The study of English is central to the learning and development of all young Australians. It helps create confident communicators, imaginative thinkers and informed citizens. It is through the study of English that individuals learn to analyse, understand, communicate with and build relationships with others and with the world around them. The study of English helps young people develop the knowledge and skills needed for education, training and the workplace. It helps them become ethical, thoughtful, informed and active members of society.
The Western Australian Curriculum: English, aims to ensure that students:
- Learn to listen to, read, view, speak, write, create and reflect on increasingly complex and sophisticated spoken, written and multimodal texts across a growing range of contexts with accuracy, fluency and purpose.
- Appreciate, enjoy and use the English language in all its variations and develop a sense of its richness and power to evoke feelings, convey information, form ideas, facilitate interaction with others, entertain, persuade and argue.
- Understand how Standard Australian English works in its spoken and written forms and in combination with non-linguistic forms of communication to create meaning.
- Develop interest and skills in inquiring into the aesthetic aspects of texts, and develop an informed appreciation of literature.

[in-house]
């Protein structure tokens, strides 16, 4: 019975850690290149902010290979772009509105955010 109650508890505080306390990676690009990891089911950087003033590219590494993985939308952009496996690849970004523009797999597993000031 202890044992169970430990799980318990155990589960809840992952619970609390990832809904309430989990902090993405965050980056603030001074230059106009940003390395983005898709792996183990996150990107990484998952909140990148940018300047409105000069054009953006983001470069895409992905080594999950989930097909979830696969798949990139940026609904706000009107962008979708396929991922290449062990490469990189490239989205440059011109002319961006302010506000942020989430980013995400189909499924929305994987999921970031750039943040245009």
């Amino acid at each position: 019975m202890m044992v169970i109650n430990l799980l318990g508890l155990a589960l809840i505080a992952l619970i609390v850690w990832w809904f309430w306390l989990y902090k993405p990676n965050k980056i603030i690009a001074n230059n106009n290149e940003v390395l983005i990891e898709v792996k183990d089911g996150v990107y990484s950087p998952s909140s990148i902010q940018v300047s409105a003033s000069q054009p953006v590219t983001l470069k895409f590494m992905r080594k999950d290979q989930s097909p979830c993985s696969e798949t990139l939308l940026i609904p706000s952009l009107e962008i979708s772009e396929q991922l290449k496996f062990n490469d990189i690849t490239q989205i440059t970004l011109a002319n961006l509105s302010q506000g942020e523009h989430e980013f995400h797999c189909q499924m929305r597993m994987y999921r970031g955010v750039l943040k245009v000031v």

In 2020, our main focus area in English is: 'Talk For Writing'.
TALK FOR WRITING
'Talk For Writing' is a unique approach that uses spoken activities to develop writing skills.
As children read and are read to, they store patterns that form the building blocks of written expression. In order to write sentence patterns appropriate to a given text (e.g. a recount starts with ‘when, who, what and where’ elements) children need to have these patterns modelled with multiple opportunities to say them before being expected to write them. In 'Talk For Writing', the process of 'Imitation – Innovation – Invention' is explored. Students learn to orally recite and act out popular stories through listening and reading. The teacher maps out the story using pictures to aid students’ memory. The repetition allows the students to interact with the text and helps them to internalise the language patterns and text features. Students are then taught to use the underlying structure of the original text to create their own version on a different topic. Over time, they move towards independent writing as they create texts about their own topics.
“Unsurprisingly, the best writers in any class are always readers. Reading influences writing - the richness, depth and breadth of reading determines the writer that we become.”
- Pie Corbett, Talk For Writing.